Dan links to an analysis from the Washington Post citing figures from the Voting Rights Lab about “18 states” that “enacted 35 laws with provisions that create new hurdles to vote.” The piece has some important depth-of-treatment looks at what’s happening in some states. But as with any effort to aggregate figures and present big numbers, I think there is less happening under the hood in other states.
Some of the things the Voting Rights Lab identifies are not laws. Take Michigan’s Senate Resolution 25, which is the sense of the Michigan Senate that Congress should not enact H.R. 1 (which, I assume, Congress will dutifully ignore), not a law.
Others are pretty minor and may not merit the label “Anti-Voter” as given them. Consider Nevada’s Senate Bill 84, which passed 20-0 (1 excused) and 40-0 (1 absent) in each chamber and raises the maximum size of precincts from 3000 to 5000 registered voters. As the sponsor the bill explained:
Testimony from the Clark County and Washoe County registrars of voters indicated that, in some cases, certain areas of their counties could accommodate precincts with more than 3,000 active registered voters–the current statutory maximum. Moreover, under the “vote center” model used by Nevada’s counties for the past few election cycles, assigning voters to a single polling location is no longer necessary, thereby allowing for larger precincts. The registrars further noted that being able to assign more voters into one precinct would be helpful in avoiding the splitting into multiple precincts of certain high-density population areas, such as larger apartment complexes or certain neighborhoods. Finally, it was noted that since the proposed increase sets forth a maximum number of active voters per precinct, jurisdictions such as rural counties could continue to create smaller precincts as needed, or leave existing precincts unchanged.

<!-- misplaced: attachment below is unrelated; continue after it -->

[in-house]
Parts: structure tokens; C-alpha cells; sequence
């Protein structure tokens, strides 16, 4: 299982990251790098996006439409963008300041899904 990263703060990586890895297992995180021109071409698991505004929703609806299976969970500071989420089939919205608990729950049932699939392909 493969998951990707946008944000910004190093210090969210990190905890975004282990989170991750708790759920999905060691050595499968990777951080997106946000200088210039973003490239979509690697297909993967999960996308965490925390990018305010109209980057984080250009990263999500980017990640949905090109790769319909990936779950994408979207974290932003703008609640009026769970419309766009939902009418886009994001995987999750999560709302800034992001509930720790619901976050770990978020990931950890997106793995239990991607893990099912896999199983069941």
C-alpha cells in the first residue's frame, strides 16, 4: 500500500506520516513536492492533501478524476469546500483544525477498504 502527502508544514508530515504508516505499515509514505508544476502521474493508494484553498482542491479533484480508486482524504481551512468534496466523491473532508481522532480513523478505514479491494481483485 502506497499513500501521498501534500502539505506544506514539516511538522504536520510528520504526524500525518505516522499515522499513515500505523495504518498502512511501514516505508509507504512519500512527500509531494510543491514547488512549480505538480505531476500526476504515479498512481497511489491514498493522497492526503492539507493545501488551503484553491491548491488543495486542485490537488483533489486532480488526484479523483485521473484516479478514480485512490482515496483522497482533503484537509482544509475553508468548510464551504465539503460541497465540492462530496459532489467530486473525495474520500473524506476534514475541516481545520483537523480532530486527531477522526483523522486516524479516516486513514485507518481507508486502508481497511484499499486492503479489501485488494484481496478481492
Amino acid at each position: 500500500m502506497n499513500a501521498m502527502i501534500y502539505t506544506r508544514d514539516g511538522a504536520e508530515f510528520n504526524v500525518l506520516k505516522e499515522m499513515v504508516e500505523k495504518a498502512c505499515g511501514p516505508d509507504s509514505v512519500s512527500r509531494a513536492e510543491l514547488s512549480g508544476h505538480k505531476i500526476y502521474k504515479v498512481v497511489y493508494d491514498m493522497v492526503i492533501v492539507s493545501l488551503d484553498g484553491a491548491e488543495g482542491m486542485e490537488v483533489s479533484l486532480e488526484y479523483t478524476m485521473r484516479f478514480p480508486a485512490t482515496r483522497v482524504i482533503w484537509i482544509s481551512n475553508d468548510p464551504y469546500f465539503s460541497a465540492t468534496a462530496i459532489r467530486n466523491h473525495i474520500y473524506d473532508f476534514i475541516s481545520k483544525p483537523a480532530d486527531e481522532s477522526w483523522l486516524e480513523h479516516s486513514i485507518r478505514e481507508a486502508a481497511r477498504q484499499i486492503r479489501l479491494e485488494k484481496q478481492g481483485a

Is this an “Anti-Voter” bill, as labeled by the “Voting Rights Lab” website?
Another is Utah’s House Bill 197, which changes the date that voters may switch parties ahead of a primary from the end of the registration deadline period, to March 31. The sponsor of the bill explained they chose this date, which comes after the filing deadline (so voters know all the candidates) and after precinct caucuses, but it reduces “gamesmanship” of voters who switch parties very late in the process. The bill also does not apply to unaffiliated voters or new voters, only those who previously registered with a party and seek to switch very late. They can vote–they simply must vote in their previously-registered party’s primary.
I could go on elsewhere, but digging into the text of the bills reveals, I think, a much more nuanced portrait than reporting some aggregate number of “anti-voter” bills.
I’ve posted a couple of brief items already, but I want to take a moment to join the other new contributors in thanking Rick for his kind invitation to join the Election Law Blog. This site has been an extremely valuable resource for me since I was a law student (!), and it’s a tremendous privilege to join so many thoughtful scholars in the field here.
I have a late-stage draft of an essay forthcoming in the Georgia Law Review entitled “Electoral Votes Regularly Given.” Here’s the abstract: